Welcome to “Thread The Needle!” A weekly column that explores the rich history of motorsports by way of the thrift store t-shirt.
Let’s talk about sprint cars. No, not the Sprint Cup, we dealt with that last week. I’m talking about the be-winged weirdos who hang it out on short tracks across the country. The sport combines the best elements of oval racing and drifting but lacks the prestige of NASCAR and the novelty of Formula D. World of Outlaws Indeed. Still, the lack of glamour hasn’t stopped legions of dedicated fans from congregating in Knoxville, Iowa since 1961 for the premier sprint car event.
Marion Robinson, a local garage owner and team operator conceived the Knoxville Nationals. Hired in 1956 by the Marion County Fair Association to promote the local raceway, he convinced the board of directors to put up a $5000 purse for the 1961 race. The gamble paid off, and the event has run every year since. Marion was known for his unpolished demeanor, a shop-owner and mechanic by trade, he was never one for the conventional style of promotion. His gruff straightforward style rubbed off on the event, whose slogan is “ALWAYS A RACE, NEVER AN ENDURANCE CONTEST”.
This week’s specimen is a significant stylistic departure from the last piece we examined, despite being only a year younger. It eschews impressionistic computer generated vector graphics in favor of more traditionalist comic styling (and technique). Likewise it is not a hybrid-composite; rather, the background and subject are styled in a consistent manner. Ironically the shirt’s exaggerated realism makes it a particularly un-dynamic piece. The sprint car’s raised wheel tells me it is in motion, mid-turn even, but it fails to successfully convey the implied action. The lack of any reference point for the background and the poor suspension modeling has an unsettling effect on the subject. It seems as if the car is raising its hand, eager to offer an explanation of what it is doing rather than just showing me.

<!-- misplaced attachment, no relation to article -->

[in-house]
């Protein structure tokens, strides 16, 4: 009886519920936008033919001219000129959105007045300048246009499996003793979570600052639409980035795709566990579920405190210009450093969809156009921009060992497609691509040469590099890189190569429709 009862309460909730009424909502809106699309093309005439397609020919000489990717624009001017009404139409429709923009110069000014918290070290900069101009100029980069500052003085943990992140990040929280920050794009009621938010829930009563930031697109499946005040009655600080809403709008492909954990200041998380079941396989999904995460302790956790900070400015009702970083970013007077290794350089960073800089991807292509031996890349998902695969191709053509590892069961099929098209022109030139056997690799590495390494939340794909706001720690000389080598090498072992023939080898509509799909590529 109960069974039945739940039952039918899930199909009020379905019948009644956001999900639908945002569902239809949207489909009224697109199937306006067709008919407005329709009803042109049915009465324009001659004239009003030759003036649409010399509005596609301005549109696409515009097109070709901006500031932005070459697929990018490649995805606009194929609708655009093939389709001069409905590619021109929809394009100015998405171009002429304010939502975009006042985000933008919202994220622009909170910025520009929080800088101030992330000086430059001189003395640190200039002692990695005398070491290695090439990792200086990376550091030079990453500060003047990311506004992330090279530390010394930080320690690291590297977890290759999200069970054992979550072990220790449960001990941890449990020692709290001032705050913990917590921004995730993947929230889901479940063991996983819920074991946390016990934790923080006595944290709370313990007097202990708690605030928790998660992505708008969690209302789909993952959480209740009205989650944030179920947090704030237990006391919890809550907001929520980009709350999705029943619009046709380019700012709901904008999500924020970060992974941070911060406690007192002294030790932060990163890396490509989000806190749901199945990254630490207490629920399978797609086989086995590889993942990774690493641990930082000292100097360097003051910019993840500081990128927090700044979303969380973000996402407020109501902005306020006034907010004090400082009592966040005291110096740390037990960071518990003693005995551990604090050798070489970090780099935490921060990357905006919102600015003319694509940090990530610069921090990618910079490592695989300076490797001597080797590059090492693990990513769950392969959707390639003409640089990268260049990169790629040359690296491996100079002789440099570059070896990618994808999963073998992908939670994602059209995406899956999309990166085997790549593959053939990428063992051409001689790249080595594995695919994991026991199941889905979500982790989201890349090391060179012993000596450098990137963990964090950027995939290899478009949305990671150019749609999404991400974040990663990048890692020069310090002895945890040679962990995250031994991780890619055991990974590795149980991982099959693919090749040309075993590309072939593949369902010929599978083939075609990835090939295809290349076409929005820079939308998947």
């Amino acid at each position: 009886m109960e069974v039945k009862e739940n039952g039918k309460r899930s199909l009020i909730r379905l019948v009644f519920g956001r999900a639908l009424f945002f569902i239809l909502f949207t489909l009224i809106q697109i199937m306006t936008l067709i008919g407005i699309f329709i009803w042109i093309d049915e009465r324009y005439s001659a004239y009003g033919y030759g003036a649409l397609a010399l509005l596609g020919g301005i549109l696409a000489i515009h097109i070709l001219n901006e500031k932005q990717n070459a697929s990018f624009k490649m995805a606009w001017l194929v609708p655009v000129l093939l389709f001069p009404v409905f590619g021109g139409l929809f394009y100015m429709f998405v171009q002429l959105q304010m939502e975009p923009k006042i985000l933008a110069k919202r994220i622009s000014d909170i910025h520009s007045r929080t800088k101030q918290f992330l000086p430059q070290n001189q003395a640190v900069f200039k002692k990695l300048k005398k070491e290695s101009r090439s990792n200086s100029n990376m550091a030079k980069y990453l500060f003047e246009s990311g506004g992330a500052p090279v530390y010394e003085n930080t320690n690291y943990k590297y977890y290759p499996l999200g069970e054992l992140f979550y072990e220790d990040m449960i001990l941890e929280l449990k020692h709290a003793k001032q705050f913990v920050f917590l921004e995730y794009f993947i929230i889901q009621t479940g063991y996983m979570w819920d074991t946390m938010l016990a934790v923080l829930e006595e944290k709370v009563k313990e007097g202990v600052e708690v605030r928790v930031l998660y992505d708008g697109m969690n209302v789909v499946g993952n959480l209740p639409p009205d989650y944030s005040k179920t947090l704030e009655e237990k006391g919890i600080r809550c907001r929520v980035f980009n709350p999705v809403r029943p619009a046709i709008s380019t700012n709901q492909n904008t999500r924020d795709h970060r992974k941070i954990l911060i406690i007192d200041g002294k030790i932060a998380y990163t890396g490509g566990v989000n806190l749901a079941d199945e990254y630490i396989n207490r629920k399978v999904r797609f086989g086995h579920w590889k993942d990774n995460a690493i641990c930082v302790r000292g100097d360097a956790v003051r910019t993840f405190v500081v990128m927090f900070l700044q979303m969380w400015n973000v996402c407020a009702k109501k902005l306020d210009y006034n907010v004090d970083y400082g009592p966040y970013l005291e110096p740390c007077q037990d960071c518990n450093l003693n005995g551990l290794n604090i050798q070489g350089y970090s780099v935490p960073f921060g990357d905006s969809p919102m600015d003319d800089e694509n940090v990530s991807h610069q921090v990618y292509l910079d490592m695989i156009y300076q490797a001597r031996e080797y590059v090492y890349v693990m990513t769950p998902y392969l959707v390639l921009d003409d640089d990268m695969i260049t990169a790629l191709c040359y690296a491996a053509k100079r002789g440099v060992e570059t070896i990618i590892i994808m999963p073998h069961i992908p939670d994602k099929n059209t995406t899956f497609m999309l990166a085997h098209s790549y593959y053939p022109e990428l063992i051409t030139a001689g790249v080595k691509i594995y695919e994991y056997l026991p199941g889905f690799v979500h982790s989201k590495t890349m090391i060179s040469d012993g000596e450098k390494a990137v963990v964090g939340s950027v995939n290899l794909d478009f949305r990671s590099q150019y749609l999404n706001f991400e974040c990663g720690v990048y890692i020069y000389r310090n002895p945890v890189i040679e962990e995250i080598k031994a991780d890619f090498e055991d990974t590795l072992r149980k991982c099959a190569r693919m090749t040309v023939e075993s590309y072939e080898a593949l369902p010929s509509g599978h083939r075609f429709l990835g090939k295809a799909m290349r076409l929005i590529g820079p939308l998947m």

Unlike the shirt, 1992 Knoxville Nationals winner Steve Kinser was more about showing than telling. He dominated the sport in the late 80s, taking home the win at Knoxville in 1986-1988. He faltered in ’89 and ’90; but returned with conviction and won in ’91. His 1992 performance is often called “perfect”. He won every heat and took the lead on the first lap of the final, never losing a position.
Ask any racer and they will tell you that speed is subjective. A Miata at its limits feels faster than a Veyron cruising at 200. By that measure, if you take into account the high horsepower, short wheelbases, and close quarters of a sprint car race; it’s got to be the fastest wheel-to-wheel racing there is.